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Author Picture By - Mar 21, 2016

ONE campaign blog 3.21 610Photo credit: The ONE Campaign

By Emily Huie, Policy Officer for Inclusive Growth at The ONE Campaign

Editor’s Note: This post is part of the blog series, “Her Goals: Our Future,” which highlights the connections between girls and women and the Sustainable Development Goals.

Did you know that poverty is sexist? It’s true. Women and girls around the world are hit worst and hardest by poverty, and women and girls living in poverty have a much harder path in life compared with both men and boys in their communities and with their female counterparts in the developed world. They face challenges to their progress in every area of their lives.

For example, a woman in Niger has a 1 in 20 chance of dying in childbirth in her lifetime, while a woman in Norway has only a 1 in 11,500. Ninety nine percent of all maternal deaths occur in the developing world! While we’ve nearly reached gender parity in primary school enrolment, we know that the gender gap widens again when it comes to secondary enrolment and completion rates. The percentage of working women who are in vulnerable employment is three times higher in least developed countries (LDCs) than in non-LDCs. And when women are participating in the workforce, globally they earn 10-30% less than their male colleagues.

These statistics are shocking, and it is unacceptable that in 2016 women around the world continue to have limited access to education, health care, and the opportunity to improve their lot in life. However, the news isn’t entirely bleak. While we know that poverty and gender inequality go hand in hand, we also know that investments targeted toward girls and women pay dividends and lift everyone out of poverty more quickly.

The McKinsey Global Institute recently released a study where they calculated that if women played an identical role in labor markets as men, an additional $28 trillion, or 26 percent, could be added to global annual GDP by 2025. Ensuring that all students in low-income countries, including girls, leave school with basic reading skills could cut extreme poverty globally by as much as 12 percent. By providing female farmers around the world with the same access to productive resources as their male counterparts, agricultural yields could increase by 20-30% and raise economic output by 2.5-4%, AND reduce the number of people who go hungry by between 100-150 million people.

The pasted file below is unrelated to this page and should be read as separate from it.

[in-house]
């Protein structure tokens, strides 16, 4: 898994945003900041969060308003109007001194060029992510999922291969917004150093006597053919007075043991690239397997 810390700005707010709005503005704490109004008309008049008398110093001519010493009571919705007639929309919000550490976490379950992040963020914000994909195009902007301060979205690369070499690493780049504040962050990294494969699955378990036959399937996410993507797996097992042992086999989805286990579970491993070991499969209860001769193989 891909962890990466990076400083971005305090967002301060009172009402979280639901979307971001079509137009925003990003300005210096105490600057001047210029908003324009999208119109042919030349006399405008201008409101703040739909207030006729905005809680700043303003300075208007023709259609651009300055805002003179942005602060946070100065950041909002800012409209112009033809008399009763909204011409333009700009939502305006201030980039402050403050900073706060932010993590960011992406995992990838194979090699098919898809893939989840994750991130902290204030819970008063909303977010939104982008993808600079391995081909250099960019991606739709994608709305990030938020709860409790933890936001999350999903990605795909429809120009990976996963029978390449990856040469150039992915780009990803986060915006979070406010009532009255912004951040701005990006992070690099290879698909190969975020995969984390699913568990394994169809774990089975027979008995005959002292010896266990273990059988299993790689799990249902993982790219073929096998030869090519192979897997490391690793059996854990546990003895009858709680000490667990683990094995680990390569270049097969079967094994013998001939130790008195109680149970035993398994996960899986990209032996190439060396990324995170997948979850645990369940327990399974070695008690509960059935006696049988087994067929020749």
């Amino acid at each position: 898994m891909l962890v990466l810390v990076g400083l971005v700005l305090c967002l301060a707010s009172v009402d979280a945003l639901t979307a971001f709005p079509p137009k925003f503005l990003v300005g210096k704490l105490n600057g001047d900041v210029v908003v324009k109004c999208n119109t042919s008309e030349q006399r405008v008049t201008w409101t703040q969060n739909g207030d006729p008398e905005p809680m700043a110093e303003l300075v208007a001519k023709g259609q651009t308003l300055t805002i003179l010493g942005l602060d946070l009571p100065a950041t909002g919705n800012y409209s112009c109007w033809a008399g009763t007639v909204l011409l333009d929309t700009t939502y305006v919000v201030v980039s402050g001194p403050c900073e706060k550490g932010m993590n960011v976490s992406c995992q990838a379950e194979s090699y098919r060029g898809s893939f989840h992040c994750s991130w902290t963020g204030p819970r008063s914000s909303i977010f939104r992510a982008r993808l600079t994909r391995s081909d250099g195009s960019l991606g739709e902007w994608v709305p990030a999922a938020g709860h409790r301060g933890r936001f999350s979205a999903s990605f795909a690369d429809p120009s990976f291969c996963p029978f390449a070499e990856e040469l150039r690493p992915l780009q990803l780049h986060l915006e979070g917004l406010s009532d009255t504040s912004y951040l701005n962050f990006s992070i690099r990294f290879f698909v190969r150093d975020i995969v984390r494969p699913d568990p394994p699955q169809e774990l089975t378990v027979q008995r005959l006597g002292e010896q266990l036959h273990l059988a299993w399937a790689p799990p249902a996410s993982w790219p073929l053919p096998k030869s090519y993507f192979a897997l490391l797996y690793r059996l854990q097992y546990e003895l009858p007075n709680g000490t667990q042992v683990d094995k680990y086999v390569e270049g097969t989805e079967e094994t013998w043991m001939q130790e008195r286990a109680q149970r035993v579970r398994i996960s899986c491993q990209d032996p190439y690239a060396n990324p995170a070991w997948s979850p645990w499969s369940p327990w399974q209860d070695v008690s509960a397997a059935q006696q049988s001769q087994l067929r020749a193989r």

Last year, governments came together at the United Nations and agreed upon a new set of Sustainable Development Goals (SDGs), which placed women and girls at the heart of the world’s development agenda. While goal 5 explicitly calls for gender equality, all of the goals have gender equality components to them, and treating women equally to men will be essential to meeting these ambitious goals. Agreeing to the SDGs was the first step; this year leaders must start making good on those promises and putting real money and actions behind them.

On International Women’s Day and in the weeks following, ONE has been looking at the issue of gender equality and poverty through our Poverty is Sexist campaign. We believe that we all bear some responsibility for the state of the world and making it a better place for EVERYONE. That is why, in our report, we included a list of 10 asks directed toward governments, civil society, and the international community. 2016 can’t be “business as usual;” it must be the year that we all step up and do our part in empowering women and girls and ending extreme poverty.

TAKE ACTION: Join the fight for gender equality and sign ONE’s Poverty is Sexist letter to world leaders.

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